Who Are You: School 2015 is a 2015 South Korean television series, starring Kim So-hyun, Yook Sung-jae and Nam Joo-hyuk. It aired on KBS2 from April 27 to June 16, 2015 on Mondays and Tuesdays 21:55 for 16 episodes.
It is the sixth installment of KBS’s School series which aired from 1999 through 2002, then resumed in 2013; the series depicts the struggles and dilemmas currently being faced by Korean youth.
I took a chance on this drama because of Nam Joo Hyuk and Sungjae, both of whom showed stellar acting in their more recent shows, Weightlifting Fairy and Goblin. I had also only watched School 2013, which was famous thanks to Lee Jong Suk & Kim Woo Bin’s bromance. I had never seen Kim So Hyun’s works before, but heard pretty positive comparisons of her with another teen actor, Kim Yoo-jung, so I had certain expectations of her performance as well.
As you might have inferred from previous reviews, campus plots are not really my thing these days because they always have the same, predictable plot. To make matters worse, this drama involved switching of identities, another K-drama cliché that has been used so, so often. It makes you wonder if switching of identities/babies and high school love stories are so common in Korean society that they feel a need to portray them in almost every single drama they produce.
Cast – Kim So Hyun and Sungjae shone in their roles, and in turn made the show shine. So Hyun, in particular, really impressed with her take on the double roles. It was hard to confuse both roles that she played because she made sure they were two completely different people, without even looking like she tried very hard. That is pretty amazing, and I actually looked forward to seeing both of her roles appear in the show at the same time because it was so interesting! Regrettably though, the twin characters were not given even air time, and it made Eun-byul’s character fall a bit flat towards the end.
Sungjae played a pretty typical role of a ‘soft & problem-laden bad boy’. It’s very hard to expect much from such a boring character, but he really got into character and made it hard for audiences to not love him. His strength and love for people was endearing to watch, and it was so difficult not to feel upset during his saddest moments.
Joo-Hyuk, on the other hand, was lacking in his role and unconvincing at many times. It felt very hard to support him as a male lead because he was emotionally detached from our female protagonist – though I’m not sure if this was because of the character, or Joo Hyuk’s less-than-impressive acting. It certainly, however, did not make audiences feel his presence in the show, and Sungjae outshone him in every aspect.
For more analysis on this, I would recommend this blog.
Relatable student problems – Ah, this is what the School series is famous for. These brought back a lot of unpleasant memories of high school mugging, but I like how they don’t trivialize the issue. It’s very easy to chuck this aside in favour of the romance to grab more eyeballs, but they made sure to give this problem ample air time. The best part? No one is to blame. It’s a vicious system that everyone is trying to beat, and you can’t just single out people to take the blame for the misery that teachers, parents & students are all going through.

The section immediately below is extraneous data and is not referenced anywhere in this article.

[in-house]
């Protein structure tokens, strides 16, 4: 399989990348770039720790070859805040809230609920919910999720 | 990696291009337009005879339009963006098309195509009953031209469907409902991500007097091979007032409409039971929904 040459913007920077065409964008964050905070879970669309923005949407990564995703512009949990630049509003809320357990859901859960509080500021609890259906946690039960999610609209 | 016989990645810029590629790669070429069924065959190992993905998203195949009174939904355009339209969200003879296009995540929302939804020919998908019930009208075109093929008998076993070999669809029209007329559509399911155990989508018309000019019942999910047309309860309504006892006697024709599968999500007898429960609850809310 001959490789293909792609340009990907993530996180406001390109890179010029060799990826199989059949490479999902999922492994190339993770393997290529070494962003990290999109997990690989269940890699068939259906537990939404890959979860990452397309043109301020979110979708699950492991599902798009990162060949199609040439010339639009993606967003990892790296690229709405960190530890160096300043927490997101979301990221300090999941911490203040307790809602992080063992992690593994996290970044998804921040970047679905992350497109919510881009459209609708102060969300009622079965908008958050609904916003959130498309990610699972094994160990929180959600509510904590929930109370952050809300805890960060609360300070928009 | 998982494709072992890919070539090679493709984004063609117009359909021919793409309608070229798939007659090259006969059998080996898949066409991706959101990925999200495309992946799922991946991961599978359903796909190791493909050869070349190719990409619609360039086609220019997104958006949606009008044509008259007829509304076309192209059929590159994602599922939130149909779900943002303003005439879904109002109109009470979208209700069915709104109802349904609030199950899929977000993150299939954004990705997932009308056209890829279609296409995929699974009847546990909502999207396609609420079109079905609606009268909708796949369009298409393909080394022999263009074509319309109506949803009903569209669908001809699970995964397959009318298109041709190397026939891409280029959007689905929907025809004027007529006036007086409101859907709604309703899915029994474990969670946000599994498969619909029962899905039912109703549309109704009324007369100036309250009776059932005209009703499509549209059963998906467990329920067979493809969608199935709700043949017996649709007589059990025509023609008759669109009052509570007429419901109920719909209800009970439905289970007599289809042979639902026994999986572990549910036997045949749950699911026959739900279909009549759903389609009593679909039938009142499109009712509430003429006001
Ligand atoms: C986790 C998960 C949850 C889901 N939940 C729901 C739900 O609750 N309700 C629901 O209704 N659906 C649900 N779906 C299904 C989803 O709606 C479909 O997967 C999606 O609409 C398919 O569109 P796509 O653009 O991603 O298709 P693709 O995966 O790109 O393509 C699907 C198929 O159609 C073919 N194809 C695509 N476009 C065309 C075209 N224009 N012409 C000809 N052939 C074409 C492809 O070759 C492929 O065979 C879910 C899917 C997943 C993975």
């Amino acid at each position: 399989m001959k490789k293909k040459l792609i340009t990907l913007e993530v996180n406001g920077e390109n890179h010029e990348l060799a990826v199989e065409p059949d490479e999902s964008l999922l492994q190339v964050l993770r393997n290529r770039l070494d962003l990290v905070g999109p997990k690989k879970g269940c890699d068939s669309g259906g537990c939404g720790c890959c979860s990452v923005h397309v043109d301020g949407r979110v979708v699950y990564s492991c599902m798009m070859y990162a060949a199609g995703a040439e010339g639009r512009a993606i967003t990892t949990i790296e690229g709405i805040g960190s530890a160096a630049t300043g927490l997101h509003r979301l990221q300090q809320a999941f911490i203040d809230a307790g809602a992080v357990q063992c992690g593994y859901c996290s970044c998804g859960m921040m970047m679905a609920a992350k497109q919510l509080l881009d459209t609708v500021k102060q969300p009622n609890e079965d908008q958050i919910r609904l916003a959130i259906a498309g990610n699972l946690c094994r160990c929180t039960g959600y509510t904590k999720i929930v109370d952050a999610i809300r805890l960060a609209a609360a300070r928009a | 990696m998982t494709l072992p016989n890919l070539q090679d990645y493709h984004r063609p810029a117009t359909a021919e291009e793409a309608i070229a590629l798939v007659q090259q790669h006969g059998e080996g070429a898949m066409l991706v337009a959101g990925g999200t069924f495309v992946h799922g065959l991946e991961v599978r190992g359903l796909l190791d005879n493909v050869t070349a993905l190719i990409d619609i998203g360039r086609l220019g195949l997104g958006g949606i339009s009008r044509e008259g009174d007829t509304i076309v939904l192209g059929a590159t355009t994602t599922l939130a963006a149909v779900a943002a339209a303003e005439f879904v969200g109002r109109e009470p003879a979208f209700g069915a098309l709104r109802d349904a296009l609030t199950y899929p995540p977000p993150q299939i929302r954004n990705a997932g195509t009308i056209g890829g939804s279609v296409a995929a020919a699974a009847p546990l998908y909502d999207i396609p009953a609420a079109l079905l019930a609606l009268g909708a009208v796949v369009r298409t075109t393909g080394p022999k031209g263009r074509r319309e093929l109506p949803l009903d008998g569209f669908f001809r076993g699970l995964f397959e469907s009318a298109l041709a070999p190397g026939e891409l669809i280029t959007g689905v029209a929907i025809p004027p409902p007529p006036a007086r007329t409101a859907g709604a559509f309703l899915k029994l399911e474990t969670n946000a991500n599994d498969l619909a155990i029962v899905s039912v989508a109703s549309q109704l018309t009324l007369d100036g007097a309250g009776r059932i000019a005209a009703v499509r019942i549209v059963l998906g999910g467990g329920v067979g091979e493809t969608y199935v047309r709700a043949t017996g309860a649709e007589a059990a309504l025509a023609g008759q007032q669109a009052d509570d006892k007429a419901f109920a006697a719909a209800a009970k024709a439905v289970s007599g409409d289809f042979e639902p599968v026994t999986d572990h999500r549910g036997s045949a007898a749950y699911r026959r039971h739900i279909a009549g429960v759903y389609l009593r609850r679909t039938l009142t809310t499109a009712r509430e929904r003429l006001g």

OST – Played at all the right times and performed by all the right artistes, this OST is one that you can expect to replay over and over again, even after the drama has ended. It really ends to the emotional tension and suspense in every episode, and without which the drama would not tugged so successfully at audiences’ heartstrings. My personal favourite is Return by Wendy of Red Velvet feat. Yook Ji Dam:
Plot – I usually try not to find too many faults with shows I generally enjoyed watching, but I was thoroughly unconvinced by the premise that this drama was built on. One twin goes missing, and is automatically assumed dead – you’d think that the police would try harder to ascertain this first, no? Then our male protagonist (Han Yi-an, played by Nam Joo-Hyuk) can’t seem to make up his mind about which twin he likes, sometimes getting angry at one of our female leads (Lee Eun-bi) for no particular reason. To add on, our bully (Kang So-young) keeps bullying Eun-bi, for no particular reason as well!
It’s almost as if no one in the show is doing anything for a particular reason, and it made me annoyed and frustrated. I wish they had tried to iron out some of these, because they made the already-cliched plot a lot less desirable to continue watching.
This is not something I would strongly recommend, but is also not something I would warn you not to watch. It is, at best, another typical campus story with very loveable & relatable characters. If you just want to enjoy some campus romance, or look back at your high school days, this is not a bad drama to indulge in.
If you’re a Joo-hyuk fan, however, this is what you really need to watch in order to appreciate how much he has improved since this show to become such a good actor in Weightlifting Fairy. On the other hand, Sungjae is still as good, if not better, and is always a delight to watch.